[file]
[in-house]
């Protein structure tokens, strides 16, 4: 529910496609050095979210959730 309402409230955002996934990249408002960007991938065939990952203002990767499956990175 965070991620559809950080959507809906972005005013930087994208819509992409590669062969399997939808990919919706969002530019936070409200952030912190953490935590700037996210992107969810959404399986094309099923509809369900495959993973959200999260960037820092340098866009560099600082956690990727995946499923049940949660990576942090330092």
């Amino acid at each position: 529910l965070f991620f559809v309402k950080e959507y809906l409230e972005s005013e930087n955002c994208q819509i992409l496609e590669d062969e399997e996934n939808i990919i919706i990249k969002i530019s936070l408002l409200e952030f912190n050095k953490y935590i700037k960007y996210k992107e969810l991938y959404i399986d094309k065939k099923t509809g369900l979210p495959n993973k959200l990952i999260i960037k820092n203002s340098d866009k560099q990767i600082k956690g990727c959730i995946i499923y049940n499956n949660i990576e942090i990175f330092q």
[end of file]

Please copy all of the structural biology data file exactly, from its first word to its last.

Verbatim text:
[in-house]
């Protein structure tokens, strides 16, 4: 529910496609050095979210959730 309402409230955002996934990249408002960007991938065939990952203002990767499956990175 965070991620559809950080959507809906972005005013930087994208819509992409590669062969399997939808990919919706969002530019936070409200952030912190953490935590700037996210992107969810959404399986094309099923509809369900495959993973959200999260960037820092340098866009560099600082956690990727995946499923049940949660990576942090330092």
């Amino acid at each position: 529910l965070f991620f559809v309402k950080e959507y809906l409230e972005s005013e930087n955002c994208q819509i992409l496609e590669d062969e399997e996934n939808i990919i919706i990249k969002i530019s936070l408002l409200e952030f912190n050095k953490y935590i700037k960007y996210k992107e969810l991938y959404i399986d094309k065939k099923t509809g369900l979210p495959n993973k959200l990952i999260i960037k820092n203002s340098d866009k560099q990767i600082k956690g990727c959730i995946i499923y049940n499956n949660i990576e942090i990175f330092q």